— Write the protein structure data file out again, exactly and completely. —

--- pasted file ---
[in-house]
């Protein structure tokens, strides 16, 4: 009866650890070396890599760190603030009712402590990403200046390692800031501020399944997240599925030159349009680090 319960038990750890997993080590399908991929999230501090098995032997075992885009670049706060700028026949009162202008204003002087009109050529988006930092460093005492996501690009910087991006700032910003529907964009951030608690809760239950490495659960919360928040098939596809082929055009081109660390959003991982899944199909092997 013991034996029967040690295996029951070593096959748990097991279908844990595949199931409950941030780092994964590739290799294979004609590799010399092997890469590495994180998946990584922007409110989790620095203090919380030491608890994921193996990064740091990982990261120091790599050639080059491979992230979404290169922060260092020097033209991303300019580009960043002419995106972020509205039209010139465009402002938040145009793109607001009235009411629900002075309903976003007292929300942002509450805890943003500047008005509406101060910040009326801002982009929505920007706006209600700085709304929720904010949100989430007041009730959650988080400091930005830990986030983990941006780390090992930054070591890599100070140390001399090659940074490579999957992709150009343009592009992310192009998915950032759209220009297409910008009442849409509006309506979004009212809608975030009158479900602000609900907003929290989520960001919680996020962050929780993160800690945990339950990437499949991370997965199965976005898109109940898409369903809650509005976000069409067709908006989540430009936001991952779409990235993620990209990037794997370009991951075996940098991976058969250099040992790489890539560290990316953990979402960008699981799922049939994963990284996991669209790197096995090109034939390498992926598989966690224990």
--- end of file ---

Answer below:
[in-house]
């Protein structure tokens, strides 16, 4: 009866650890070396890599760190603030009712402590990403200046390692800031501020399944997240599925030159349009680090 319960038990750890997993080590399908991929999230501090098995032997075992885009670049706060700028026949009162202008204003002087009109050529988006930092460093005492996501690009910087991006700032910003529907964009951030608690809760239950490495659960919360928040098939596809082929055009081109660390959003991982899944199909092997 013991034996029967040690295996029951070593096959748990097991279908844990595949199931409950941030780092994964590739290799294979004609590799010399092997890469590495994180998946990584922007409110989790620095203090919380030491608890994921193996990064740091990982990261120091790599050639080059491979992230979404290169922060260092020097033209991303300019580009960043002419995106972020509205039209010139465009402002938040145009793109607001009235009411629900002075309903976003007292929300942002509450805890943003500047008005509406101060910040009326801002982009929505920007706006209600700085709304929720904010949100989430007041009730959650988080400091930005830990986030983990941006780390090992930054070591890599100070140390001399090659940074490579999957992709150009343009592009992310192009998915950032759209220009297409910008009442849409509006309506979004009212809608975030009158479900602000609900907003929290989520960001919680996020962050929780993160800690945990339950990437499949991370997965199965976005898109109940898409369903809650509005976000069409067709908006989540430009936001991952779409990235993620990209990037794997370009991951075996940098991976058969250099040992790489890539560290990316953990979402960008699981799922049939994963990284996991669209790197096995090109034939390498992926598989966690224990």